The course was well marked but I nearly took the wrong turn twice. One was where a bush/tree had blown over and was hiding a kissing gate, a few of us had to literally limbo under the bush to get through. Another point, I committed a cardinal sin of following the person in front. I saw a red and white tape marker, but went past it as I could see runners in front. There then appeared a lot of other runners in front which reminded me of a pack of dogs roaming the countryside! We were all a bit lost. I mentioned the tape I’d seen just before and the “pack” went off – they were the front runners, and they were away, now on the correct route, before I got to the tape.
I remember running on the Chequers’ grounds, there were lots of warning signs for us not to stop. This was the Prime Minister’s country residence, so I was wondering if us ultra-runners had guns trained on us as we ran through the grounds! I also remember running down into Great Missenden. The route just skirted round the town, but I’ve been there a number of times as it’s the place that Roald Dahl lived and is now buried. My family are big fans.
It’s common in these races to yo-yo past runners and I yo-yo’ed with someone called Howard. I first bumped into him as we were on a wooded Ridgeway section. I remember the humidity in particular here as it was almost misty as we ran through. Towards the back end of the race I pretty much stuck with Howard and I thank him for carrying me (psychologically, not physically) round towards the end. The heat had pummelled me to be honest and I would have given anything for a breeze or a mild shower. I was happy with what I’d drunk and taken on food-wise at the aid stations, but I was just feeling the heat, pure and simple. We – me and Howard – came to a field with a sign saying 1K to go. To be honest, I didn’t have the energy to “beast” it to the end. Just near at the finish there was a mountain. Alright hill. Alright, slight incline in a field, and I looked behind me and saw about four runners coming up. And then going past! We came out of the field and the front of these runners pointed out that there was the finish.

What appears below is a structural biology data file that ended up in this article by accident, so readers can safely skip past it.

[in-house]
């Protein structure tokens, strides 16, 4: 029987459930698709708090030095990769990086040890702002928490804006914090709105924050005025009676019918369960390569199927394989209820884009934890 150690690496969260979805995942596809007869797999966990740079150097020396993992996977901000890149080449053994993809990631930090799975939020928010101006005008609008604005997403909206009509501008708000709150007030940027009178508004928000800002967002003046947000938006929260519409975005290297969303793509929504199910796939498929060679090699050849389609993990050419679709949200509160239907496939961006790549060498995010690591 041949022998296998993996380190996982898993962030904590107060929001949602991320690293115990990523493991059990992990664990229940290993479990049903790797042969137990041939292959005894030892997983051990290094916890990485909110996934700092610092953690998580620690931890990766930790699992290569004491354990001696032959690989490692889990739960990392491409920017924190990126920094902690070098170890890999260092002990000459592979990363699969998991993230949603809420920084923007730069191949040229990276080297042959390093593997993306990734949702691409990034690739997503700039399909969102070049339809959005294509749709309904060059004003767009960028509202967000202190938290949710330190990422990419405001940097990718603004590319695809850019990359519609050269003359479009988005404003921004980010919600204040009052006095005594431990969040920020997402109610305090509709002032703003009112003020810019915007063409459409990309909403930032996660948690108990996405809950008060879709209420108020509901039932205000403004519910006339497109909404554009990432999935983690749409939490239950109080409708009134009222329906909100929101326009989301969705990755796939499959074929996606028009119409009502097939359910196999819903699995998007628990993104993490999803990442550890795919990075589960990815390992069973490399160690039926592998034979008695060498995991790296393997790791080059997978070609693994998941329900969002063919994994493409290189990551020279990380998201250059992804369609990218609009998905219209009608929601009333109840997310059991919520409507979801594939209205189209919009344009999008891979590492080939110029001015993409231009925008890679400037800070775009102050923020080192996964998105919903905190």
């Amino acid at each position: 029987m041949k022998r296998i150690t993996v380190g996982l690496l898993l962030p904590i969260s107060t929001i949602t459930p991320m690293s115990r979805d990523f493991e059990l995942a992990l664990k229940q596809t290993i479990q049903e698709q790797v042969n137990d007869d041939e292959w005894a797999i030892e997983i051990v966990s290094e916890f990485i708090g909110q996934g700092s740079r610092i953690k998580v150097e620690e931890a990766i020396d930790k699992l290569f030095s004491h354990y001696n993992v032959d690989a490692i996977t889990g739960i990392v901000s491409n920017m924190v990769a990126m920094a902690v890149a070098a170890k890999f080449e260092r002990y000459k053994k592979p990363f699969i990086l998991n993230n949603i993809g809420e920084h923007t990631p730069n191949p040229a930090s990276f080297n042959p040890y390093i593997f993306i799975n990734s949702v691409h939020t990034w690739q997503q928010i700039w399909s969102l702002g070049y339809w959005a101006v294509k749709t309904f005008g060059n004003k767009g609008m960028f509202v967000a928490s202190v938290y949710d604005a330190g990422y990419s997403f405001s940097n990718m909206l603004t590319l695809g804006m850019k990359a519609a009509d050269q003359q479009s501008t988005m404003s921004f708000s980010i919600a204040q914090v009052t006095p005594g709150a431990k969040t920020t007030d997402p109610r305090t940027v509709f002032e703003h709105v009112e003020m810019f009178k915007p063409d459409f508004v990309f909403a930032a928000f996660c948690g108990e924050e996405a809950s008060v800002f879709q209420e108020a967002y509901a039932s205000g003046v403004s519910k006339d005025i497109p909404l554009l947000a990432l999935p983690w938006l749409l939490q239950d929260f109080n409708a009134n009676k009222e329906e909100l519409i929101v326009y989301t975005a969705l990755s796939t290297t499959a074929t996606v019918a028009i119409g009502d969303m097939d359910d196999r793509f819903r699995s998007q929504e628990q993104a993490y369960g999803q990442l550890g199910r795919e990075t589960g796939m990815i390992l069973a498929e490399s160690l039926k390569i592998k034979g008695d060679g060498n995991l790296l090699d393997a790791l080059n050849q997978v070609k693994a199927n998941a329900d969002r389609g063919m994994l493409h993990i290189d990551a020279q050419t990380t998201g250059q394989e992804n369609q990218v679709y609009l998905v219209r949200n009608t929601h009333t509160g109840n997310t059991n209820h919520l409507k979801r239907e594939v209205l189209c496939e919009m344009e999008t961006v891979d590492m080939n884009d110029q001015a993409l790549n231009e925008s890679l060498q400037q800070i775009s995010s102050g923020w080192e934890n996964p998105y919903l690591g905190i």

I’d aimed at a sub 6 hour and got in at 5.58.17, so that would do just nicely thanks! A medal was whipped round my neck and a bottle of water put in my hand as I crossed the finish line but I really, really needed to sit down. I wasn’t feeling ill, I just wanted to sit down. I suddenly found a few medics around me seeing if I was okay, which was really nice of them to check on me. I hauled myself up eventually, showered and had some amazing home made cake and a cup of tea from Anna.
The race shirt was, how can I put it? LOUD, the loudest pink you can imagine, my photo doesn’t to it justice. I woke up the next day and I could hardly see out of my left eye. My first thought was the t-shirt had burnt my retina out, but deduced it was just the pollen and general crud from the trails gluing up my eye. A quick rinse and all was well again.
A thoroughly enjoyable day out in the country is how I would sum up this race, and I understand the date is already set for next year. Whether you’re thinking about your first ultra, fancy a change of scenery from your usual runs, or training for something bigger and want to use this race as a tester, I can’t recommend it enough.
Thank you to all at XNRG – the information prior to the race was good, the aid stations were well stocked and wo/manned by exceptionally polite, attentive and encouraging helpers, the course was well marked (and you had a course map) and the Thubron’s were really welcoming as usual. A great race and England’s green and pleasant land at its best!